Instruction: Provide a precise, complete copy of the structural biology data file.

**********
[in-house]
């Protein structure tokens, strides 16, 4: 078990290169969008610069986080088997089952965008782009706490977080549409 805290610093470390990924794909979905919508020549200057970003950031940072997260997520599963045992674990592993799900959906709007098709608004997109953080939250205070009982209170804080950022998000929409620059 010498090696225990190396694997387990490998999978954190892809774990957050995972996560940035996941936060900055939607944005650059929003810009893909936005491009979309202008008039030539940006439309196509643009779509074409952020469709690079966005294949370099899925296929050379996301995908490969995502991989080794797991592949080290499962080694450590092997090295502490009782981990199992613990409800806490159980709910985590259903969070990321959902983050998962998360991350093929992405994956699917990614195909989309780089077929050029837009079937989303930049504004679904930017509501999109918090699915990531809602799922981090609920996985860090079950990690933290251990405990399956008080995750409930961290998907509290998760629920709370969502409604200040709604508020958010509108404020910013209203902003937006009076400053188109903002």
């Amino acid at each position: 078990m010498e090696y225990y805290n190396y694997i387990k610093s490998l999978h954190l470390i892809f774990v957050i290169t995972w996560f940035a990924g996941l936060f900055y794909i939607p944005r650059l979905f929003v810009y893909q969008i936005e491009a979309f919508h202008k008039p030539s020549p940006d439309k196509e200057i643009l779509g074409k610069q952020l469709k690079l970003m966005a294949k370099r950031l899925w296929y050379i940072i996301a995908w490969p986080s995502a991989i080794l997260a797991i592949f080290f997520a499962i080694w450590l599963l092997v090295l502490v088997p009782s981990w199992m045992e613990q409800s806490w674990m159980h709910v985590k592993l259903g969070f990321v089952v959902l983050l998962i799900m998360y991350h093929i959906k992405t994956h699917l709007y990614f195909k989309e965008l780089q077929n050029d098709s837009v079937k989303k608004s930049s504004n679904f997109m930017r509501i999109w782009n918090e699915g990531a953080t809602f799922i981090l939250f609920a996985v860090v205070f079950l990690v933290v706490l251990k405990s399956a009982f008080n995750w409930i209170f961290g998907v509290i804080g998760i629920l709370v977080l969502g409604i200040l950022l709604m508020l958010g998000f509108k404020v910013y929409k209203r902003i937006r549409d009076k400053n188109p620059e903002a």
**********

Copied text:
[in-house]
């Protein structure tokens, strides 16, 4: 078990290169969008610069986080088997089952965008782009706490977080549409 805290610093470390990924794909979905919508020549200057970003950031940072997260997520599963045992674990592993799900959906709007098709608004997109953080939250205070009982209170804080950022998000929409620059 010498090696225990190396694997387990490998999978954190892809774990957050995972996560940035996941936060900055939607944005650059929003810009893909936005491009979309202008008039030539940006439309196509643009779509074409952020469709690079966005294949370099899925296929050379996301995908490969995502991989080794797991592949080290499962080694450590092997090295502490009782981990199992613990409800806490159980709910985590259903969070990321959902983050998962998360991350093929992405994956699917990614195909989309780089077929050029837009079937989303930049504004679904930017509501999109918090699915990531809602799922981090609920996985860090079950990690933290251990405990399956008080995750409930961290998907509290998760629920709370969502409604200040709604508020958010509108404020910013209203902003937006009076400053188109903002």
């Amino acid at each position: 078990m010498e090696y225990y805290n190396y694997i387990k610093s490998l999978h954190l470390i892809f774990v957050i290169t995972w996560f940035a990924g996941l936060f900055y794909i939607p944005r650059l979905f929003v810009y893909q969008i936005e491009a979309f919508h202008k008039p030539s020549p940006d439309k196509e200057i643009l779509g074409k610069q952020l469709k690079l970003m966005a294949k370099r950031l899925w296929y050379i940072i996301a995908w490969p986080s995502a991989i080794l997260a797991i592949f080290f997520a499962i080694w450590l599963l092997v090295l502490v088997p009782s981990w199992m045992e613990q409800s806490w674990m159980h709910v985590k592993l259903g969070f990321v089952v959902l983050l998962i799900m998360y991350h093929i959906k992405t994956h699917l709007y990614f195909k989309e965008l780089q077929n050029d098709s837009v079937k989303k608004s930049s504004n679904f997109m930017r509501i999109w782009n918090e699915g990531a953080t809602f799922i981090l939250f609920a996985v860090v205070f079950l990690v933290v706490l251990k405990s399956a009982f008080n995750w409930i209170f961290g998907v509290i804080g998760i629920l709370v977080l969502g409604i200040l950022l709604m508020l958010g998000f509108k404020v910013y929409k209203r902003i937006r549409d009076k400053n188109p620059e903002a």